Yesterday afternoon MLB suspended Guillermo Mota for 100 games following a positive test for the performance-enhancing drug Clenbuterol, but the Giants reliever is appealing the suspension while blaming the positive result on children’s cough medicine.
Mota’s agent, Adam Katz, issued the following statement:
Players are responsible for what they put in their bodies. Guillermo understands that. A 100-game suspension for taking a children’s cough medicine that contains trace amounts of a prohibited substance, which is what happened here, is severe and unfair and does not reflect the intention of the Joint Drug Prevention and Treatment Program. We will appeal it.
Not mentioned in the above statement is that Mota is a second-time offender who was suspended for 50 games after a positive PED test in 2006. And as Andrew Baggarly of CSNBayArea.com notes, “multiple offenders cannot delay their sentence while appealing it.”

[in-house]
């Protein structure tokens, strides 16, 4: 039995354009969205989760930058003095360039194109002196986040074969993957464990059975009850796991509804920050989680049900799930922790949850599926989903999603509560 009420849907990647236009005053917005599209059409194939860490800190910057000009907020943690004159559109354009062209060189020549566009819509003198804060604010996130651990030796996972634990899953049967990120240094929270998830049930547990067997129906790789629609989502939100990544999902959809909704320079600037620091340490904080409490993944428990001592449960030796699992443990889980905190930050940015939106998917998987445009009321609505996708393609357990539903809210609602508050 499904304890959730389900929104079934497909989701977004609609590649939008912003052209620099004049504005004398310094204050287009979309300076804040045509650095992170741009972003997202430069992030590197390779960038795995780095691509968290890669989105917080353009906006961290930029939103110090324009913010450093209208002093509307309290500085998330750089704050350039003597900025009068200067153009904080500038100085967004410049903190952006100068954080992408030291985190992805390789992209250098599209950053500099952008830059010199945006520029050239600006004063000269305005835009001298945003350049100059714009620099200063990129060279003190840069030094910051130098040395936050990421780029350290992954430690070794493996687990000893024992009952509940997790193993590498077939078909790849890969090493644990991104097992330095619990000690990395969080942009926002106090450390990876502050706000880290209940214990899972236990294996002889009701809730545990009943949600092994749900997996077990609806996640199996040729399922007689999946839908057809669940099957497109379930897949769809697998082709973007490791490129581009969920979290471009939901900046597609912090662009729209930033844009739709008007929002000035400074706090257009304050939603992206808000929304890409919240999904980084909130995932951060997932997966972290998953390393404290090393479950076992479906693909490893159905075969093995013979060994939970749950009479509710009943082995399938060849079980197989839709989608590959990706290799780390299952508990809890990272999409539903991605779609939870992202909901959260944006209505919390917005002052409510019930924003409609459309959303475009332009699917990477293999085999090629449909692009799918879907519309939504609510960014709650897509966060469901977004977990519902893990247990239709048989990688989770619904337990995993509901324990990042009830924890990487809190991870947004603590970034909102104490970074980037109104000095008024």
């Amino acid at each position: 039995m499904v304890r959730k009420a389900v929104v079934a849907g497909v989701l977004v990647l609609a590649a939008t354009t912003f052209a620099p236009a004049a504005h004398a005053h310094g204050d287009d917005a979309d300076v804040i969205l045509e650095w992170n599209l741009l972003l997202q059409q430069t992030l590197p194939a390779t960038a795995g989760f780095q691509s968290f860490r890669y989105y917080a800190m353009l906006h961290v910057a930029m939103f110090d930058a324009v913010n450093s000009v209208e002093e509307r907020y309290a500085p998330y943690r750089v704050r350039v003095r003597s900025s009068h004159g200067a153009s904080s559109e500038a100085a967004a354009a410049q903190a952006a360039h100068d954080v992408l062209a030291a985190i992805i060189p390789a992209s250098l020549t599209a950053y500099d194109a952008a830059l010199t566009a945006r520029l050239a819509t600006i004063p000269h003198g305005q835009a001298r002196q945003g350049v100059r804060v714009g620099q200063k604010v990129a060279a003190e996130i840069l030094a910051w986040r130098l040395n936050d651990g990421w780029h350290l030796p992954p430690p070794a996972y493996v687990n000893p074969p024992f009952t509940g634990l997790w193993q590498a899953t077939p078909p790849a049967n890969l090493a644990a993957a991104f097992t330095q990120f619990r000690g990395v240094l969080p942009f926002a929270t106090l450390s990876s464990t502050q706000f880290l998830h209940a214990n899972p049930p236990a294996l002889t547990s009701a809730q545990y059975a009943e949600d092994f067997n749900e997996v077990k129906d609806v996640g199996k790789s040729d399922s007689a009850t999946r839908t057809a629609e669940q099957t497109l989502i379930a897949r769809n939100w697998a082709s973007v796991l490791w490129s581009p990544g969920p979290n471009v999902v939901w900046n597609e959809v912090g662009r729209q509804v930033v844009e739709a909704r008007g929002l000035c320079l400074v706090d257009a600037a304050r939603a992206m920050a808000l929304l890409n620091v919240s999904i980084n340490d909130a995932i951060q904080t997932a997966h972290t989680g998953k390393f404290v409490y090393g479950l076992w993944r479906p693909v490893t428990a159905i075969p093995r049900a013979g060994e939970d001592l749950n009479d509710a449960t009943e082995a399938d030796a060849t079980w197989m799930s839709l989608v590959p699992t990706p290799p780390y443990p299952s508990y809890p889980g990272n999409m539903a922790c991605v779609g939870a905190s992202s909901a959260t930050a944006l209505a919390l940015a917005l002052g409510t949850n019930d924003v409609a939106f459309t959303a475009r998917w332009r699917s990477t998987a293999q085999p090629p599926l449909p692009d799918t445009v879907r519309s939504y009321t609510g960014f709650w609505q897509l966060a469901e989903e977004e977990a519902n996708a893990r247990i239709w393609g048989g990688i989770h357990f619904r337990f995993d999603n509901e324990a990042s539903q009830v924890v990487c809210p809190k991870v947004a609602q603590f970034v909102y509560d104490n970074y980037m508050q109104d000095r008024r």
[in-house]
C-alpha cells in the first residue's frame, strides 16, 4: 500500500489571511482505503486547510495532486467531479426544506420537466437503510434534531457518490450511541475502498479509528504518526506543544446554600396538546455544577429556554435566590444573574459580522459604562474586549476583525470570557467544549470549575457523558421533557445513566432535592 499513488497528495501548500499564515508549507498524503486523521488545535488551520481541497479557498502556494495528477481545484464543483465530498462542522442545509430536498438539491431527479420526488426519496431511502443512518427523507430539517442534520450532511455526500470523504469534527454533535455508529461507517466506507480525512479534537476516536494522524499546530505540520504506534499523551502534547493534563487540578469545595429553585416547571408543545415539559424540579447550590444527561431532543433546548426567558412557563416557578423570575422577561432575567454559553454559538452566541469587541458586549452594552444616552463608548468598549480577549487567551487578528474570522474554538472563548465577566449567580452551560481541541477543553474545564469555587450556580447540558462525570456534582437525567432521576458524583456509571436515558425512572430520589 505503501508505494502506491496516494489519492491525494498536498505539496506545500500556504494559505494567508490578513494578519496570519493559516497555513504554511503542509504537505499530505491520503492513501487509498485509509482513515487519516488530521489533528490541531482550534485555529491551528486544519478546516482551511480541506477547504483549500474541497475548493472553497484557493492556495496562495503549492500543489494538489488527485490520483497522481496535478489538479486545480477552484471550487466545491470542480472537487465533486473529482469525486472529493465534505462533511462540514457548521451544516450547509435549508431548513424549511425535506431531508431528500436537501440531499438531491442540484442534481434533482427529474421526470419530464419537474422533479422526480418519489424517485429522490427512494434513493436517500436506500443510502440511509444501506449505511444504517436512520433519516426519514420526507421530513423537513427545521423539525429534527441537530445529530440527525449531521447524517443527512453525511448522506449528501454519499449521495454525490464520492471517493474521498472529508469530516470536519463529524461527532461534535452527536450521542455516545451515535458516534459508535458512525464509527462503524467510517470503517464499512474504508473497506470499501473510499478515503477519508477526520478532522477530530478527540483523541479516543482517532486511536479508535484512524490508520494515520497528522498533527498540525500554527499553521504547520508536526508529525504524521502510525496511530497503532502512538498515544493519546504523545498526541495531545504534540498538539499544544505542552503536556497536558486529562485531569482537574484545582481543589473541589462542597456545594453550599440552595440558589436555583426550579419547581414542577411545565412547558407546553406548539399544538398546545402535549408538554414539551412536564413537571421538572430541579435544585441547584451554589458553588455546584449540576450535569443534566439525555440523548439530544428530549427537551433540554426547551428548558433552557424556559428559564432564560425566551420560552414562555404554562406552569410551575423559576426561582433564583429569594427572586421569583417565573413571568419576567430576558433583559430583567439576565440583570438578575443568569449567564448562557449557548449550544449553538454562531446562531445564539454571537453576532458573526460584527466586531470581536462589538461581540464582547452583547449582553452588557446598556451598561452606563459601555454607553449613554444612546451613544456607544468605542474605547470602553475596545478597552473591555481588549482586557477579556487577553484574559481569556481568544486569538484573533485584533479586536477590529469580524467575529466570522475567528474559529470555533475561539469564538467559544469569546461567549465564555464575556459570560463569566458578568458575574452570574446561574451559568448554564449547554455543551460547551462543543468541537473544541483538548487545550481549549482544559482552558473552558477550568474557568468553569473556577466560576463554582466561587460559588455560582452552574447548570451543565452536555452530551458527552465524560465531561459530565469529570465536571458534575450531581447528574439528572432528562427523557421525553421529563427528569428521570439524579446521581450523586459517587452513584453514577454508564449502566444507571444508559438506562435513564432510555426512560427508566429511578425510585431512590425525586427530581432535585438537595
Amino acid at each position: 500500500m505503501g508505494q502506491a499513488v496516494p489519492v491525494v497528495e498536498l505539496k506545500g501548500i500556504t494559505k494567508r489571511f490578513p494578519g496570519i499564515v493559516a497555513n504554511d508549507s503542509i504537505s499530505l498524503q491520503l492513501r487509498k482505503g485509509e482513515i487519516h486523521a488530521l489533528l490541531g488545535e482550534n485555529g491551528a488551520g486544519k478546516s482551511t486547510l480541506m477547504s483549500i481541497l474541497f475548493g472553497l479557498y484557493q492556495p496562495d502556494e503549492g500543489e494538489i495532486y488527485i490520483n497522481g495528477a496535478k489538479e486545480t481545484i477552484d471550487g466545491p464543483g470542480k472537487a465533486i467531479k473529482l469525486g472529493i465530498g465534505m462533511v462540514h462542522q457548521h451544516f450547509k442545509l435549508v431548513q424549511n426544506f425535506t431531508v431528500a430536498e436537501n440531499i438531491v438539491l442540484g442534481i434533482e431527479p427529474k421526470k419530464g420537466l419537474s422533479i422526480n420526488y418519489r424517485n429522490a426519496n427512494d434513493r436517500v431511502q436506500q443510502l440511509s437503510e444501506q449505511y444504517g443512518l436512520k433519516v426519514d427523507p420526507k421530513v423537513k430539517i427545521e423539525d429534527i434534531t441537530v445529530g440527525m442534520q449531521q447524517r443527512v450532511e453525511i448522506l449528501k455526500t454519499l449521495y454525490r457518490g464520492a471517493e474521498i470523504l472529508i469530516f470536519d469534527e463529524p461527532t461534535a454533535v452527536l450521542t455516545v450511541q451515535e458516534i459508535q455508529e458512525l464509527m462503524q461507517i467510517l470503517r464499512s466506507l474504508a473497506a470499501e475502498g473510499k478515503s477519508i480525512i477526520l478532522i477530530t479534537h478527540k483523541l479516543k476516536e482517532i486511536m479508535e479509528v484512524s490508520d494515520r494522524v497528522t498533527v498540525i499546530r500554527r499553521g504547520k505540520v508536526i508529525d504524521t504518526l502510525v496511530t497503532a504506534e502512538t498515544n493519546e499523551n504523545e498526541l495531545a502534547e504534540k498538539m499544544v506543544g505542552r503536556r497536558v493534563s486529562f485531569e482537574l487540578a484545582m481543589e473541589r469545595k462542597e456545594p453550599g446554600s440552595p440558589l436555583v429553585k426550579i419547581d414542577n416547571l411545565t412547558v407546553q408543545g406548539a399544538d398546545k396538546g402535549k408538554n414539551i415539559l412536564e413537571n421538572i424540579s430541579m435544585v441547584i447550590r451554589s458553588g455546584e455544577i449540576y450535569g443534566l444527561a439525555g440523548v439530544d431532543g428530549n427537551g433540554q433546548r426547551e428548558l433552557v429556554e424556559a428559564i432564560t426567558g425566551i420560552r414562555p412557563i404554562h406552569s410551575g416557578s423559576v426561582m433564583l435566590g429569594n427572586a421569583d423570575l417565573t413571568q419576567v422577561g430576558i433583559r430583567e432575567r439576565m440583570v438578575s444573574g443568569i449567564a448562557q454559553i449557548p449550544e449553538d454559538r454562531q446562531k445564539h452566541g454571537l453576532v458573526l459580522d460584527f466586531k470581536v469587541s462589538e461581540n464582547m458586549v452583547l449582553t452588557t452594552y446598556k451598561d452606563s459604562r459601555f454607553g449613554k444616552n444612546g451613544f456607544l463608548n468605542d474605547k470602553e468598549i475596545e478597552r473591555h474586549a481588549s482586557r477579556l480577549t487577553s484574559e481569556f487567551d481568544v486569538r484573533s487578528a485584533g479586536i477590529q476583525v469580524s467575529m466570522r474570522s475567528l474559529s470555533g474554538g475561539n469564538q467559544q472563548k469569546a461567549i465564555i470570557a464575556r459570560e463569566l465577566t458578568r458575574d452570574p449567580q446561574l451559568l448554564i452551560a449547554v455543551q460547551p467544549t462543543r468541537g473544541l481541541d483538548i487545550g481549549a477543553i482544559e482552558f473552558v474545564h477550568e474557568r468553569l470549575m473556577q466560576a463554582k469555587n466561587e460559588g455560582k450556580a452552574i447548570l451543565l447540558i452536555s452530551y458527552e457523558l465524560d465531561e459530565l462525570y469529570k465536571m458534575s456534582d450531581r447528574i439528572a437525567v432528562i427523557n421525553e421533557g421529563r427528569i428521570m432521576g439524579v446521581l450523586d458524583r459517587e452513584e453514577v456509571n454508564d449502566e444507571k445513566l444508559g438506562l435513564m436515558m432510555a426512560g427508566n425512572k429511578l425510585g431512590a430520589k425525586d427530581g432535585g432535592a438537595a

In other words, he can go through the appeal process and have his case heard, but in the meantime he’ll be serving the suspension. And presumably not taking any more cough medicine intended for children.
Earlier today the Major League Baseball Umpire’s Association made multiple posts on social media registering its displeasure at what it feels was the league’s weak discipline of Manny Machado following his run-in with umpire Bill Welke. It was an unusual statement, as it’s not common for umpires, individual or via their union to comment on such matters.
This evening, in an official statement, the league called it inappropriate:
“Manny Machado was suspended by MLB Chief Baseball Officer Joe Torre, who considered all the facts and circumstances of Machado’s conduct, including precedent, in determining the appropriate level of discipline. Mr. Machado is appealing his suspension and we do not believe it is appropriate for the union representing Major League Umpires to comment on the discipline of players represented by the Players Association, just as it would not be appropriate for the Players Association to comment on disciplinary decisions made with respect to umpires. We also believe it is inappropriate to compare this incident to the extraordinarily serious issue of workplace violence.”
That final bit, about workplace violence, is something that I didn’t really consider when I read the umps’ statements, but it’s a damn good point. In an age where people are literally shooting up workplaces, umpires making reference to that kind of thing in response to a player throwing a bat is pretty rich indeed. And in pretty poor taste.